Referendum details: what is happening now and why
Some 761 people were injured in disturbances across Catalonia on Sunday, 1 October, the region’s emergency officials said. Riot police used force to try to block voting in Catalonia’s independence referendum.
The Spanish government had pledged to stop what it said was a poll the country’s constitutional court had found illegal. Police officers prevented some people from voting, and seized ballot papers and boxes at polling stations.
In the regional capital Barcelona, police used batons and fired rubber bullets during pro-referendum protests.
Spanish Prime Minister Mariano Rajoy said in the evening of 1 October that he did not acknowledge the vote, adding that Catalans had been fooled into taking part in an illegal vote.
Twelve policemen are among those who’ve been injured, while three protesters have been arrested, the interior ministry reports.
The mayor of Barcelona Ada Colau has condemned the police’s actions against what she called the region’s ‘defenceless population’.
Catalonian leader Carles Puigdemont told journalists Spain’s ‘unjustified, irrational and irresponsible’ use of violence was not going to stop the independence referendum.
Several days before the referendum
Two public organizations, Omnium Cultural and ANC (National Assembly of Catalonia), seem to be the main organizing force behind the referendum. On a number of occasions during the past six years, they have mobilized over a million people to participate in street protests. Both organizations enjoy massive support across Catalonia and earn hundreds of thousands of euros from the sales of goods bearing their symbols and also from their membership fees.
The ANC boasts around 40 thousand members and the same number of volunteers. Omnium Cultural has 38,000 members.
Both organizations had called for peaceful resistance to any police action.
Since Friday, 29 September, thousands of people had started to occupy schools and other buildings designated as polling stations in order to keep them open. Many of those inside were parents and their children who remained in the buildings after the end of lessons on Friday and bedded down in sleeping bags on gym mats.
In some areas, farmers positioned tractors on roads and in front of polling station doors, and school gates were taken away to make it harder for the authorities to seal buildings off.
Before the poll, Spanish authorities seized voting materials, imposed fines on top Catalan officials and temporarily detained dozens of politicians. Police also occupied the regional government’s telecommunications centre.
A rally-cum-concert attracted about 20,000 people on Friday evening. “Inde-independencia!” the crowd chanted enthusiastically.
Why was the referendum called?
Catalonia is a wealthy region of 7.5 million people in north-eastern Spain. It has its own language and culture.
Like three other Spanish regions (out of a total number of seventeen), Catalonia became autonomous in 1979, several years after Franco’s death. The status as an autonomy allowed it a certain degree of discretion in the fields of healthcare and education. Also, it gave it its own law enforcement agencies, its own government and parliament.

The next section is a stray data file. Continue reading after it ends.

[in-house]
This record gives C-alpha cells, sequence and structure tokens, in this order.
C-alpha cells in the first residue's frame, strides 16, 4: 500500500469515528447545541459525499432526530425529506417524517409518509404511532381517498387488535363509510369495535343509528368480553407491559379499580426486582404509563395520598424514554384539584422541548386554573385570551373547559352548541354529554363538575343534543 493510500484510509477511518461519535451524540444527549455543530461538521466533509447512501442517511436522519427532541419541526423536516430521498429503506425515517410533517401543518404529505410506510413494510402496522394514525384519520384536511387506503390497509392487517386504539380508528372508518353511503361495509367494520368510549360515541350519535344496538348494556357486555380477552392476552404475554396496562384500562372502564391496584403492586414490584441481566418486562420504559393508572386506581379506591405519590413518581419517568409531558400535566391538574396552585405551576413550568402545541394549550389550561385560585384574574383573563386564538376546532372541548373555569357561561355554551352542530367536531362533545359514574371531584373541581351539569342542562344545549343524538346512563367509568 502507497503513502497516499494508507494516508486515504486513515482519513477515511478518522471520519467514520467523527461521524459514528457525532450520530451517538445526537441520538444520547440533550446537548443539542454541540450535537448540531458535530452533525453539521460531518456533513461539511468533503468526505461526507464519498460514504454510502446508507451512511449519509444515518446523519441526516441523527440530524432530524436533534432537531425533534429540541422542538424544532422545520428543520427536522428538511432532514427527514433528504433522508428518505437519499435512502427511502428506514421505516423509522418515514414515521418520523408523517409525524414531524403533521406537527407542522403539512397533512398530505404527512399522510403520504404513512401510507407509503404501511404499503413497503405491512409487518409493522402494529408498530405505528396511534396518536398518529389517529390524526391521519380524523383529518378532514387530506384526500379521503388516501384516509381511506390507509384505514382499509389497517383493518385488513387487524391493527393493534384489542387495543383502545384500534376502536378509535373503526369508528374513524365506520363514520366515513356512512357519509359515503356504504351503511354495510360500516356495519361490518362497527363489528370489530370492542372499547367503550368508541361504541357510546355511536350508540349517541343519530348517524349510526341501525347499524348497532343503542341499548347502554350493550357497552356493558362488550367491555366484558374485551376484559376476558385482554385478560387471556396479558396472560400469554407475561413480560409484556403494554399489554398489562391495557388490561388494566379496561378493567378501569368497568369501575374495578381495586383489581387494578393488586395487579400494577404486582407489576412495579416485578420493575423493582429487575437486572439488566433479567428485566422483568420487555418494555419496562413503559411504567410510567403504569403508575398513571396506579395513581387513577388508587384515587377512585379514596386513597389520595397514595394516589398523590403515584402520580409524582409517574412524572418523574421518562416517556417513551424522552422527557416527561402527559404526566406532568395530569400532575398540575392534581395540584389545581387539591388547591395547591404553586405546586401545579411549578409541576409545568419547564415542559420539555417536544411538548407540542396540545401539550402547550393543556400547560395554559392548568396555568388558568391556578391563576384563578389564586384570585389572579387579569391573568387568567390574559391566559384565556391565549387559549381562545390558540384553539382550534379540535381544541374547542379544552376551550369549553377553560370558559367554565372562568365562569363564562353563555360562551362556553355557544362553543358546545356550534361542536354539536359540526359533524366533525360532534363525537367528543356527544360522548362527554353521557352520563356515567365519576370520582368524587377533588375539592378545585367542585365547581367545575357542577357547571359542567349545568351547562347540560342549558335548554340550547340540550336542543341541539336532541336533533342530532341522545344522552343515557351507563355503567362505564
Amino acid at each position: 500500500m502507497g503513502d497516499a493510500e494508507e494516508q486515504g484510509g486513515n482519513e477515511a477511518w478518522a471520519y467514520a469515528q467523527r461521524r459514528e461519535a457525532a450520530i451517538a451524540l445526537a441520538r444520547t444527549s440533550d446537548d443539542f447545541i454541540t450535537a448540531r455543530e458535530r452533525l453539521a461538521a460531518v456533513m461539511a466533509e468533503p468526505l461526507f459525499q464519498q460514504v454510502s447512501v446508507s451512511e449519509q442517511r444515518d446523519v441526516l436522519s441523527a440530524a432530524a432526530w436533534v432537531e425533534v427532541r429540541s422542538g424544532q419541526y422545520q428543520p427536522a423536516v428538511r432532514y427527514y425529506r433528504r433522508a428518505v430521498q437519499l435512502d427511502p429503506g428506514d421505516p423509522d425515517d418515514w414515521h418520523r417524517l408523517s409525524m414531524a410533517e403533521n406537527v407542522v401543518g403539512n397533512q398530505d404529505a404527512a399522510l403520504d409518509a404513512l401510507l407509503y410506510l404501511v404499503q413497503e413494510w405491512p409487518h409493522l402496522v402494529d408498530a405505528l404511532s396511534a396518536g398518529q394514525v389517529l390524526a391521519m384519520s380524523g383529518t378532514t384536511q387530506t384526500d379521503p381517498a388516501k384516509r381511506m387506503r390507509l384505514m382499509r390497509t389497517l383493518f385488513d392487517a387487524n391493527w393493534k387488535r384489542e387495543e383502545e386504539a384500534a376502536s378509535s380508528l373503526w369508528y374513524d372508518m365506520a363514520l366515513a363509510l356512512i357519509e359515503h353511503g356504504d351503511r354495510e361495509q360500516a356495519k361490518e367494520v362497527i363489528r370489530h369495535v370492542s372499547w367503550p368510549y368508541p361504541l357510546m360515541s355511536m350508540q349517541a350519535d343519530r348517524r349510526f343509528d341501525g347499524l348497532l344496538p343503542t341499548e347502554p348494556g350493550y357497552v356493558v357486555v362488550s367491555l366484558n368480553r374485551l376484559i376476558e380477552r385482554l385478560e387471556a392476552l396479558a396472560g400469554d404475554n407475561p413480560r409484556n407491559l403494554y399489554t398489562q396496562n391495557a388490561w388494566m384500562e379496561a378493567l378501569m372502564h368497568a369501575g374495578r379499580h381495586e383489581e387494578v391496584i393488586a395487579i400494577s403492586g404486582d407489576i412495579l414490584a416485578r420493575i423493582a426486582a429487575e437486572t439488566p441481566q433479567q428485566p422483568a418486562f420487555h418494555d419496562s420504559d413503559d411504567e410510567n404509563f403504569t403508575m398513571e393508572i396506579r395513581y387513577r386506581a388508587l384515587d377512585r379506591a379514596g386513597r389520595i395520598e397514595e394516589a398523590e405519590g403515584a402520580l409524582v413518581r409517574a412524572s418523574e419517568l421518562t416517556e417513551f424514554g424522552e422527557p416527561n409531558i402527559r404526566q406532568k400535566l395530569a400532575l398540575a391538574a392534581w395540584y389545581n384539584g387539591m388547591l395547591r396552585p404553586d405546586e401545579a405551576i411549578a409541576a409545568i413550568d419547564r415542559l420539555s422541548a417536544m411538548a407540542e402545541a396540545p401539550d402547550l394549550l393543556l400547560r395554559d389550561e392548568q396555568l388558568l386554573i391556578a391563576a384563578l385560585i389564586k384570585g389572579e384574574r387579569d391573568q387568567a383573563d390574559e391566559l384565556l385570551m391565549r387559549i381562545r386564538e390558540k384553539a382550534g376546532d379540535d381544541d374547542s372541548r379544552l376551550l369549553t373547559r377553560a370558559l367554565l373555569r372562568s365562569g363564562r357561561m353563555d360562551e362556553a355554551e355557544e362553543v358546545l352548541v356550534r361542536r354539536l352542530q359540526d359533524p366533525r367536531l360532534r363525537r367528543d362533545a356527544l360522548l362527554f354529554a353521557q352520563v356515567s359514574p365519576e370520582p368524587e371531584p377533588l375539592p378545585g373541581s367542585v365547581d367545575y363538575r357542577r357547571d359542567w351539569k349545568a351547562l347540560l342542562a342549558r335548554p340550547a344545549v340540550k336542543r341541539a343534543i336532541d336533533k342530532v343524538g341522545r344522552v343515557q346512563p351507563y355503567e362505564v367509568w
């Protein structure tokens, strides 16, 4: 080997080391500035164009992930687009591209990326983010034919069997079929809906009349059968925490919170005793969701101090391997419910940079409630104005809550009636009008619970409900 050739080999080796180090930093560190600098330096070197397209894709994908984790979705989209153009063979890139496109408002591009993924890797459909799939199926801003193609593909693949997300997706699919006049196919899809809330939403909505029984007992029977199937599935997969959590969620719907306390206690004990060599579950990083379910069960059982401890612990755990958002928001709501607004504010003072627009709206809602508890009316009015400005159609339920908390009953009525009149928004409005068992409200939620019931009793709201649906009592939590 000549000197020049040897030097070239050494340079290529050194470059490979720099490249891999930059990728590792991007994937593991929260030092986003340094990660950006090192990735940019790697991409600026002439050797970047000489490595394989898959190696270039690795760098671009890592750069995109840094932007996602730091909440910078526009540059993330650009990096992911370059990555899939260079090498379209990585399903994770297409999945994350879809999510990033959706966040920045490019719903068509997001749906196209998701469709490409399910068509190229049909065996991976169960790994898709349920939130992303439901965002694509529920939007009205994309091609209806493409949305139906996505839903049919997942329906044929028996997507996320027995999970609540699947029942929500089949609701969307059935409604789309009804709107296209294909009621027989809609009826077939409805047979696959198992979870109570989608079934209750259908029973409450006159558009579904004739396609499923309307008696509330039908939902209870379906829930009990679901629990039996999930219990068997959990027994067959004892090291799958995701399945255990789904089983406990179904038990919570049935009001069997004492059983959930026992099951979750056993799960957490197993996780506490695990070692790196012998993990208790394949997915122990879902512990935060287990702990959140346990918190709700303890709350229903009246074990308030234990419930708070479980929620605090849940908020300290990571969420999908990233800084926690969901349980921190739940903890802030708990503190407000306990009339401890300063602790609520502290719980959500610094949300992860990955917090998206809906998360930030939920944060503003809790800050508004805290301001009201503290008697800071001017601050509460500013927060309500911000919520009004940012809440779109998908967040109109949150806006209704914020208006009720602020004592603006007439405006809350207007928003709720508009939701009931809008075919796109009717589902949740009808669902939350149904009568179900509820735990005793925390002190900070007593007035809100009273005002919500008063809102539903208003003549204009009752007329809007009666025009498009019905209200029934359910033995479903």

However, Madrid retained the right to veto any decision taken by the Catalonian government.
In 2005, a new reform was carried out, and the Catalonians were allowed to call themselves ‘a nation that is a part of the Spanish one’. Additionally, the region could now keep some of the tax money it collected.
However, elsewhere in Spain, many opposed the reform. The party of the country’s current prime minister, Mariano Rajoy, lodged a suit with the constitutional court, and the result was a ruling passed in 2010 that called the reform null and void. Catalonia could no longer call itself a nation or retain tax revenue. This marked the moment protests started to brew in the region.
On 9 November 2014, the Catalonian government held a public ‘consultation’, asking Catalonians one question: “Do you wish for Catalonia to become an independent state?” 2.1 million people turned up to participate in the informal vote, and 80.76 percent of them answered yes.
Most observers said at the time the high support percentage was because many independence opponents had boycotted the vote. Spanish PM Mariano Rajoy said the vote went against the constitution referring to “the indissoluble unity of the Spanish nation, the common and indivisible homeland of all Spaniards”.
However, as soon as the vote results had come through, several Catalonian parties – ultra-left as well as ultra-right – came together to form a coalition called Junts Pel Si (“Together for the yes vote”), and they promised to hold a ‘full-fledged’ referendum within 18 months after the election.
The eighteen months will expire in October 2017.
Le Monde has called Spain’s government ‘the most corrupted government in Europe’. The Spanish finance ministry itself has estimated that corrupted schemes have cost Spain about 90 billion EUR per year. Of that sum, 47.5 billion EUR has been siphoned off yearly by inflating the costs of goods and services purchased by the state. This is three times more than the entire Catalonian budget.
The key suspects are members of the Rajoy-led People’s Party.